Some Subway stations in NYC have moving ledges that extend from the edge of the platform after the train arrives to close the gap. It's a pretty low-tech system, been around for decades...I've always been puzzled why there's nothing like that in Roppongi and other stations found on a curve.

2 ( +2 / -0 )

Obviously they need a poster to make sure station staff 1)listen to passengers urgent needs. 2) make sure to check for fallen passengers 3) be aware of what's happening around them.

Yes. A poster would help.

1 ( +2 / -1 )

After hearing this on the news, i remember having fallen into the gap between the train and the platform in Roppongi about 15 years ago. I was quite heavily intoxicated, and luckily i landed with my bum on the platform, not all the way down

Was a big scene when it happened though, delayed the train and all (felt quite embarrassed at the time, and just quickly got back up and into the train)

0 ( +0 / -0 )

Having seen the lack of communication from the "young generation" in shops, convenience stores and other places where they are barely speak, it is no surprise that he did not understand the original oral message. Perhaps the friend should have sent a text message to his mobile?

1 ( +2 / -1 )

Why did he not understood what the woman`s companion is saying? Are they non-Japanese?

There are many stations with wide gaps between trains and platforms, mostly due to new train models on old station platforms. The driver also keeps reminding passengers to be mindful of these gaps upon arriving at the stations. Very dangerous specially for small children. I`ve seen one girl who almost fell completely, good thing the mother was holding her hand.

2 ( +2 / -0 )

what a moron! So so stupid, he could have killed someone!

-5 ( +2 / -7 )

It seems that you never give something the all "clear" or "green light" until you know exactly what the situation is. Careless people can kill. Luckily for the victim involved in this accident she did not loose her life.

0 ( +2 / -2 )

I'm surprised at the people here calling the station employee a moron. The friend failed to communicate the situation. Even if she didn't know the proper Japanese words (and I haven't heard any mention of anyone involved NOT being Japanese) she could've gestured. My guess is that she went deer in the headlights / frozen with panic.

I wouldn't call her a moron for that, though, just kinda unfortunate.

2 ( +3 / -1 )

The same thing happened to a friend of mine at Yoyogi Station: he fell into the large gap that exists on the platform there where the platform curves. The train left and he fortunately survived so he made a major complaint. Someone from the station brought around a box of cookies the next day and apologized. Case closed. He was dumbfounded.

1 ( +3 / -2 )

geez scary glad she didnt get hurt close call

1 ( +1 / -0 )

Quite surprised that the guard and the friend seem to be taking all the flak here. Nobody seems to have questioned why she managed to fall down the gap. Too engrossed in her iphone? Talking to her friend? Pissed? We don't really have enough detail to criticise the friend, but there are at least two parties at fault here.It's your own responsibility to look where you're going.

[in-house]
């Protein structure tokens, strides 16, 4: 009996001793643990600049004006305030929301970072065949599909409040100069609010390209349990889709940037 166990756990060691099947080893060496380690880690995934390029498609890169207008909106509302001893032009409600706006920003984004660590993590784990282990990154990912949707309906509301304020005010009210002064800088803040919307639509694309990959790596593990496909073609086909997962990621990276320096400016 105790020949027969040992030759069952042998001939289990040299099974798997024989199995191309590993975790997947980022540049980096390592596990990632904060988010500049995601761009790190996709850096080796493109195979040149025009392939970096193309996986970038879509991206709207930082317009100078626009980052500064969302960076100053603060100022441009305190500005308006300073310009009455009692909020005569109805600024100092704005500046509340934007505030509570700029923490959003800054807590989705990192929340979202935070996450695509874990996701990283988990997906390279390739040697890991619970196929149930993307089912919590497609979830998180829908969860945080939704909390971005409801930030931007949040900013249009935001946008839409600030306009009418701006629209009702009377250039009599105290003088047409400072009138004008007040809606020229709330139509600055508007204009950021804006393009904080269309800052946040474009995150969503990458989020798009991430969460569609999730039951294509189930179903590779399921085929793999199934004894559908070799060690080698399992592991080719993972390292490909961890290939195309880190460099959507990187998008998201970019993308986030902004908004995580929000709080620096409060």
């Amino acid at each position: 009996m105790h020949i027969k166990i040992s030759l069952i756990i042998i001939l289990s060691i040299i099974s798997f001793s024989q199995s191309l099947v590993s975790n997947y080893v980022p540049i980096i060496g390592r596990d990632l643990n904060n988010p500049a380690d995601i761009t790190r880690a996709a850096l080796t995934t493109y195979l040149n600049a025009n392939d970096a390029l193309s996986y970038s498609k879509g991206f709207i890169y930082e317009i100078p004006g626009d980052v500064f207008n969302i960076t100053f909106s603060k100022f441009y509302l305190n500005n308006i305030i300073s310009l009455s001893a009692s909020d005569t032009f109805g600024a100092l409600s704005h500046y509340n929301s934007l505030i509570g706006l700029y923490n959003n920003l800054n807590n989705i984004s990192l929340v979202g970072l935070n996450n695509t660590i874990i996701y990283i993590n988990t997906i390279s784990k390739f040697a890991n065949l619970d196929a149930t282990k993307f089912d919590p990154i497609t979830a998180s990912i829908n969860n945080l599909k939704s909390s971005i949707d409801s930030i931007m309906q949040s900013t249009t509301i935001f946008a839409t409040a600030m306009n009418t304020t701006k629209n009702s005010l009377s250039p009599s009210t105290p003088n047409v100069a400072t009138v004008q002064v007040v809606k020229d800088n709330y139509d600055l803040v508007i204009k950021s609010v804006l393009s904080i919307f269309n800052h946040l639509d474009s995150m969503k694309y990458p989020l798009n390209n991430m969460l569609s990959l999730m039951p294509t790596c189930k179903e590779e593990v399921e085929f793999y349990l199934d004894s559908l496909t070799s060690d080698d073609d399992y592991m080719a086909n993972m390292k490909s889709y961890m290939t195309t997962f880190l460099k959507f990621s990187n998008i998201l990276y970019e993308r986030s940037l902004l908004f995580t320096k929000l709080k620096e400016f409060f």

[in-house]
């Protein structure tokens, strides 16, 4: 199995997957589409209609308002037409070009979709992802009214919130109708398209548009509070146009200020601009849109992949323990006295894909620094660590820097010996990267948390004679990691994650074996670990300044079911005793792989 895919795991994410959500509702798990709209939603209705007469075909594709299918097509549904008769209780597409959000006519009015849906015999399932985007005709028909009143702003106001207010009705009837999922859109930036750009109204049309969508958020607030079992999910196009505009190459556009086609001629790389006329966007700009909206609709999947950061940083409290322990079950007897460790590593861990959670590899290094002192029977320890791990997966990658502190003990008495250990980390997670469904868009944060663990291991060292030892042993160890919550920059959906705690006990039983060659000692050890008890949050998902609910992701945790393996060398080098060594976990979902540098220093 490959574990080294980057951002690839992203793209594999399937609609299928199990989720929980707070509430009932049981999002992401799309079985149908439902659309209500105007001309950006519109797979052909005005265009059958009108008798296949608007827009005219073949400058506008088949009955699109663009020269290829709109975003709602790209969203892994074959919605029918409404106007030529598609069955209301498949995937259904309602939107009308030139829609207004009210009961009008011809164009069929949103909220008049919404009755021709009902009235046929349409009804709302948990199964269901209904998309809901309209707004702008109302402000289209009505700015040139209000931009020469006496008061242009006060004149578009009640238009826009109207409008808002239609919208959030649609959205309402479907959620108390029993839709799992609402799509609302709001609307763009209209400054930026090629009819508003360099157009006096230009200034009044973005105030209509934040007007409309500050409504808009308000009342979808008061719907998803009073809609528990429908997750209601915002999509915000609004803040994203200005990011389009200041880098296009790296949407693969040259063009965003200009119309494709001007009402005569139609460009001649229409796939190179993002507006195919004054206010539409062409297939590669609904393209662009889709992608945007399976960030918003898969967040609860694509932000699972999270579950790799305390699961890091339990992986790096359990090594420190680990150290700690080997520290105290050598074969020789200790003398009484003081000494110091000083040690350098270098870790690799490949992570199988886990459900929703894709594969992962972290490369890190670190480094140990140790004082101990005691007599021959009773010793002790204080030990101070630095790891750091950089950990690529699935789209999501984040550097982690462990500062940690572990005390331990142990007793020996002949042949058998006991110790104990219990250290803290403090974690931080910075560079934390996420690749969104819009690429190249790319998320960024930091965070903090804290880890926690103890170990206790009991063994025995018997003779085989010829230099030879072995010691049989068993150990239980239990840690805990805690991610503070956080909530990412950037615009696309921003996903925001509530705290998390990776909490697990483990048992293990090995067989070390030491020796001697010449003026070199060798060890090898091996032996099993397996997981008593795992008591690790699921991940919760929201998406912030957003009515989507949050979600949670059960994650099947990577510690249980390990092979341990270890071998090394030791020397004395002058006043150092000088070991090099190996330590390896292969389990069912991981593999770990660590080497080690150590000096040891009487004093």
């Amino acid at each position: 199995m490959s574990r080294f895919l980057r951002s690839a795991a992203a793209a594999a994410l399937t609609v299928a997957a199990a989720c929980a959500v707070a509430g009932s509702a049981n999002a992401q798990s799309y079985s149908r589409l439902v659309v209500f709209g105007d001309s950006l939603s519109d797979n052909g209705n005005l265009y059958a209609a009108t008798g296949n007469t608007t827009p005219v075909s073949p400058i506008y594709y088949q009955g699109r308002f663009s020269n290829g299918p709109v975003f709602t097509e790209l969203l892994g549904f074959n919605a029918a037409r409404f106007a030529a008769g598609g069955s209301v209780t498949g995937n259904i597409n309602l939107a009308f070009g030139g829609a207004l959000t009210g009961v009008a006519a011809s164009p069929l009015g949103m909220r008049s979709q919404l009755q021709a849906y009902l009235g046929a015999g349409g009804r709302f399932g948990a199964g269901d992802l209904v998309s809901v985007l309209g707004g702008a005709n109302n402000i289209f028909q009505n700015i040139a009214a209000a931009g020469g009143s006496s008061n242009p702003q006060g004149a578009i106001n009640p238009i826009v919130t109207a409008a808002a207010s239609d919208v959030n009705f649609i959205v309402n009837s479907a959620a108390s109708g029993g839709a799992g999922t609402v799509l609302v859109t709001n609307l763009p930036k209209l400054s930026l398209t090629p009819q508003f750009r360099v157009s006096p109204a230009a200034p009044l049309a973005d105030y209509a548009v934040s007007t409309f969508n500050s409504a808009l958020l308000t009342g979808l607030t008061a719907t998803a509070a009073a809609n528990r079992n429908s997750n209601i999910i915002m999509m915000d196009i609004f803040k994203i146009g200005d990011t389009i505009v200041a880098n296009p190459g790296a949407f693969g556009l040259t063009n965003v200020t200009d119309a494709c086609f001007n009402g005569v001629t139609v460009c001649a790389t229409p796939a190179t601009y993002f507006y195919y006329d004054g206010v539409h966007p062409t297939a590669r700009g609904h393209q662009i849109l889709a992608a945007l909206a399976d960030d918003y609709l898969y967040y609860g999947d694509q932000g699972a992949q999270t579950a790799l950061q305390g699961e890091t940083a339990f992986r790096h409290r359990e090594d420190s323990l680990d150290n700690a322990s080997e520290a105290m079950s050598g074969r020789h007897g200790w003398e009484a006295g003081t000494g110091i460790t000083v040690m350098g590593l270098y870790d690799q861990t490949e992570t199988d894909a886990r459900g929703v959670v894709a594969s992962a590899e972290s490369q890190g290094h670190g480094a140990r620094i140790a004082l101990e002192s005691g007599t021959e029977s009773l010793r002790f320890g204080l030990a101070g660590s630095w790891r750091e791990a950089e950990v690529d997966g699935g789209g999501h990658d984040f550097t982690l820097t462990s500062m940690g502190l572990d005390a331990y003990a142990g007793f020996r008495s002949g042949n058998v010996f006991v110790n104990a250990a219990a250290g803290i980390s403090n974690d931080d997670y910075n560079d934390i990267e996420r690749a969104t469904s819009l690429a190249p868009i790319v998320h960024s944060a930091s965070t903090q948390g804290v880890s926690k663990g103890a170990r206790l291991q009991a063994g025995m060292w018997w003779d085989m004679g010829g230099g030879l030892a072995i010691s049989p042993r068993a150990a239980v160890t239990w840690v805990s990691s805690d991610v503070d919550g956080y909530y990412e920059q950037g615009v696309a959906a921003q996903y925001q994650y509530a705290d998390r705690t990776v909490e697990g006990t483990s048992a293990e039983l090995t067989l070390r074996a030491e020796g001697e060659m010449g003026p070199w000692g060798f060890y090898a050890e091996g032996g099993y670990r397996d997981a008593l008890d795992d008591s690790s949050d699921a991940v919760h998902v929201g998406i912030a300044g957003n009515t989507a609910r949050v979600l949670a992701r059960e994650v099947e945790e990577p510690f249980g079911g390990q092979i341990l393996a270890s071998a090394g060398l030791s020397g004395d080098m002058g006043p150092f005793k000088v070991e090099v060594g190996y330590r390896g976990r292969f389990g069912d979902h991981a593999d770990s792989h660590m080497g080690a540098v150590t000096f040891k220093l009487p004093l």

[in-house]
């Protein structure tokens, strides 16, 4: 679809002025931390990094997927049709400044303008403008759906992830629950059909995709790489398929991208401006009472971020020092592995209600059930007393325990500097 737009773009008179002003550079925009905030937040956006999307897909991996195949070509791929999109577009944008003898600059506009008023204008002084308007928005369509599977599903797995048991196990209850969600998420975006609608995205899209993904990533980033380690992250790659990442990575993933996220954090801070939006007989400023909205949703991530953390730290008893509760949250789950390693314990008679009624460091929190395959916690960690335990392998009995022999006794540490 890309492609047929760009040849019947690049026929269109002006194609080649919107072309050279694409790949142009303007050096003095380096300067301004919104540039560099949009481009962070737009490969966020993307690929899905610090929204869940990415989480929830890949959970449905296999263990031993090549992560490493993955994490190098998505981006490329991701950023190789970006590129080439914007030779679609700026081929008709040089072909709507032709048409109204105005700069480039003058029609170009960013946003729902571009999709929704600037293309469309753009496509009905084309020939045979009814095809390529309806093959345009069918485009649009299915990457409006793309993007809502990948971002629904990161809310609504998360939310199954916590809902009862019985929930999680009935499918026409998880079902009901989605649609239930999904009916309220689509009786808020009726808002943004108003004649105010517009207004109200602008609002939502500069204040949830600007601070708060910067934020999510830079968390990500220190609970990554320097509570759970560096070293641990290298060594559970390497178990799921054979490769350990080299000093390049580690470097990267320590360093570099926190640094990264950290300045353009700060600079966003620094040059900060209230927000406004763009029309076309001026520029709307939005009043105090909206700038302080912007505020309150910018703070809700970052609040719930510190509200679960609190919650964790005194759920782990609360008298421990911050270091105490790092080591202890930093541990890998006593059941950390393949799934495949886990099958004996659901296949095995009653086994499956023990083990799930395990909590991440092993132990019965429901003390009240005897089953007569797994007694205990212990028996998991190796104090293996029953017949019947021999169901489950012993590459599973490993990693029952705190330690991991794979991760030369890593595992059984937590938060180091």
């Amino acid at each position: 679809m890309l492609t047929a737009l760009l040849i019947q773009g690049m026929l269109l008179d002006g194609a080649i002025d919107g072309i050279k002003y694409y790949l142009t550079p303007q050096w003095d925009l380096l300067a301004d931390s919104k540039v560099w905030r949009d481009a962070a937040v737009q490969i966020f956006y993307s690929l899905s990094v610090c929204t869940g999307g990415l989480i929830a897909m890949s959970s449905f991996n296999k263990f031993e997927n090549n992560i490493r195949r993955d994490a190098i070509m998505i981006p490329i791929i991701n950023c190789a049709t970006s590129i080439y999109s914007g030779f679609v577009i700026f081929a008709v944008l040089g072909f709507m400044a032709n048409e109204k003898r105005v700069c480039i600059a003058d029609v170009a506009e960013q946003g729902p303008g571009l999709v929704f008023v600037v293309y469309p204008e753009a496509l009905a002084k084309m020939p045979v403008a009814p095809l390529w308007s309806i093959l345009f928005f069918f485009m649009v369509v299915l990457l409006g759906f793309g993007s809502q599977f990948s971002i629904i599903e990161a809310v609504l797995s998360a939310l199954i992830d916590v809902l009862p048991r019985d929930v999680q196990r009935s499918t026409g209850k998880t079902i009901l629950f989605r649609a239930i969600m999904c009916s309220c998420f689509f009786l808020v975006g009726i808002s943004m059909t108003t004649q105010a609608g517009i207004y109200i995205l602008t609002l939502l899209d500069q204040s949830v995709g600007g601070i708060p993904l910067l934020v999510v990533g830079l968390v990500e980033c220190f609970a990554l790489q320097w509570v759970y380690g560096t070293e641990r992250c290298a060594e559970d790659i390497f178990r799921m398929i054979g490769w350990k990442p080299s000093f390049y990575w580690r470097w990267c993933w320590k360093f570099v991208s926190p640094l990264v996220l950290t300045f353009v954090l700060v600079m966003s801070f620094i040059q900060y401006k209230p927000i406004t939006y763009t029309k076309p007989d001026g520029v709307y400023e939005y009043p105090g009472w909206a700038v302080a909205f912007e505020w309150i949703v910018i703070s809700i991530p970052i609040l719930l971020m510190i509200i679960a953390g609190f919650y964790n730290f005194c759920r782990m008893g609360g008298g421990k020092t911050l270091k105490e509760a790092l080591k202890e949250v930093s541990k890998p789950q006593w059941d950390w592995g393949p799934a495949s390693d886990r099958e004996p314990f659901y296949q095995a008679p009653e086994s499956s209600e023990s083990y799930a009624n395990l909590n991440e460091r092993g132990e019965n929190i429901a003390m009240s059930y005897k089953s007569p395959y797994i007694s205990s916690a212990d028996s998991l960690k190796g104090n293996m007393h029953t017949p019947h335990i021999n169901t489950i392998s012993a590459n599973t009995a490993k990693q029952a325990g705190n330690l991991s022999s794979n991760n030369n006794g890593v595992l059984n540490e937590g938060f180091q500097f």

1 ( +3 / -2 )

Poor guy. Most likely he'll get a well-deserved pay cut :(

0 ( +0 / -0 )

I agree with the poster who said that instead of punishing the station master, they should be looking at how the event happened. Also they should consider it a good training lesson, maybe they can think of ways to improve what went well as what went wrong. But the best thing is that the woman wasn't hurt. The woman and friend should give every detail of what happened from start to finish. All is well if everyone learns something and nobody was hurt.

2 ( +2 / -0 )

I don't think firing is appropriate in this case. The experience is scary enough that I think this particular employee is never going to make that mistake again. Almost causing someone's death tends to stick with you. I won't go into details but I happen to know this first-hand. If anything, he may now be the SAFEST employee on their rolls.

0 ( +1 / -1 )

It's hard to believe that any station would have a 10" gap between the train and the platform. They'd be kids and drunks falling through it daily! My foot slipped through a 5" gap in Disneyland once, twisting my ankle. If this woman had fallen while the train was stationery, why wasn't everyone shouting? Bit too vague for me!

0 ( +0 / -0 )

I am glad the woman is okay. I feel bad for the employee. Everyone makes mistakes at their job its too bad his was such a massive one.

0 ( +1 / -1 )

According to the TV news, the friend said only "Ochita!", which indeed may be misunderstood as being about an object. He probably never dreamed that an adult could fall into such a narrow gap.

0 ( +1 / -1 )

Sounds like a calamity of errors with a happy ending for once. I agree that 25cm is far too wide a gap. I wonder how that happened?

1 ( +1 / -0 )

An increase of downwardly staring people crashing into each other — and occasionally falling off train platforms — while texting has led the largest railway in the Tokyo region to ask commuters to put away their smartphones while walking.

I would guess the women was looking at her phone, really she did not see a 25-cm gap?

0 ( +0 / -0 )